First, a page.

Google's cloud-based tools are making a lot of money. Apps like Docs, Sheets, and Slides are a collaborative dreamscape. These application types allow children to break up into groups and go through a project to completion. According to some teenagers, they are also a good instant messaging platform. "We're not passing physical notes anymore," said an unnamed student Taylor Lorenz of The Atlantic (19459004).
For parents, physical notes were a staple of communication during their years of education. After writing a few lines on a piece of paper, they folded it up, pushed it across the floor (or let the classmates pass through it) and waited for a response from the recipient.
Today, in classrooms, tablets and laptops are as prominent as paper and pen. It's not uncommon to take notes, do homework and complete a project without ever picking up a pen – or in some cases a book.
In these classrooms, teenagers often perform single or multiple tours through chats directly under the nose of a teacher. You subtract it by typing a message in Google Docs that can be read instantly by the peers in the document. They use different fonts or text colors to determine who is who, or simply comment on the edges of a document using the comment function. When a teacher walks by, a quick press of the Dissolve button deletes the entire conversation.
And it's not just something to fool teachers. Parents have probably been the victims of fraud several times. While your teenager looks after work while working at a school, it's also likely that they're chatting with one or more friends and making Docs a perfect end-to-end for grounded teens or for those who do not have a phone to do homework.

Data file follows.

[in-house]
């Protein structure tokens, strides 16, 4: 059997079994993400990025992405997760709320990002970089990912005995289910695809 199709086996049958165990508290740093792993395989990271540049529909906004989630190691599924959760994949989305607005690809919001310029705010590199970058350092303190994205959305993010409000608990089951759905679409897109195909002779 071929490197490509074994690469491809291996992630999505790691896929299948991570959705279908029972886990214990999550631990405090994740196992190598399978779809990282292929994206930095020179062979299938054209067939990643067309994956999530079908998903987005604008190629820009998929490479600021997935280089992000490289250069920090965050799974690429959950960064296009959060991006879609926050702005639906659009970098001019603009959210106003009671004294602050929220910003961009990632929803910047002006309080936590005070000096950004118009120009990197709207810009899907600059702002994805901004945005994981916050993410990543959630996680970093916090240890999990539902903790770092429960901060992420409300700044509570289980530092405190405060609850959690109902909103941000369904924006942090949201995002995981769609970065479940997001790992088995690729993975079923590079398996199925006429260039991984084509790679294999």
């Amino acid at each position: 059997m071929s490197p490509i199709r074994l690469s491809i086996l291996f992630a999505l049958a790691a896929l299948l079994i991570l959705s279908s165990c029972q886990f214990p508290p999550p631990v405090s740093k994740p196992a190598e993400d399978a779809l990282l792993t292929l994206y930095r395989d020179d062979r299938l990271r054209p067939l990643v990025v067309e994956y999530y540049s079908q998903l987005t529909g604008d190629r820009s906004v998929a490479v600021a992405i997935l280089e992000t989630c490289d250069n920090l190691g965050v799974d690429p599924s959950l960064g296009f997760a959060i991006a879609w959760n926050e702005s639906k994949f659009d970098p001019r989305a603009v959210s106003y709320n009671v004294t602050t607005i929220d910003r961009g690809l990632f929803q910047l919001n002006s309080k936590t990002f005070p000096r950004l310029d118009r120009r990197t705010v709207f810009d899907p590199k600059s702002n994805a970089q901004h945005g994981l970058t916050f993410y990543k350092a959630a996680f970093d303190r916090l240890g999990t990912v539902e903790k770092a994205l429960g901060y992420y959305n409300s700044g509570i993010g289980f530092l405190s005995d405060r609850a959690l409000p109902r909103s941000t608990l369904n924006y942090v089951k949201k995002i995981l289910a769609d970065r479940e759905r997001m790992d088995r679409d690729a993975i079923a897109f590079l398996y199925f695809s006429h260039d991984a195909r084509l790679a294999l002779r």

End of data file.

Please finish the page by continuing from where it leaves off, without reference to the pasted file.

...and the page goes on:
This I would like to remind parents that these chats are usually not a big deal and no matter how vigilant you are. Well, I suppose you probably did not know that kids can bypass their school firewalls and download their favorite sites to read in PDF, right? Did you know that blocking YouTube is of little use if teenagers can simply search for their favorite videos and add them to a Google Slides presentation – bypassing the filter or the firewall?
Let me just say: If you freak out about Google Docs for instant messaging platforms, there are probably at least half a dozen other people you know nothing about. So show some chill.
In addition, the development of pen and paper to hidden online messaging makes perfect sense. By using the available aids, the teenagers remain unremarkable for parents and teachers. And unlike paper-based notes, the ability to erase the message with a mouse-click means no more sleepless nights after Ms. Search and Search read an interrupted note in front of the class.
They call it easy; I call it innovation.
About The Atlantic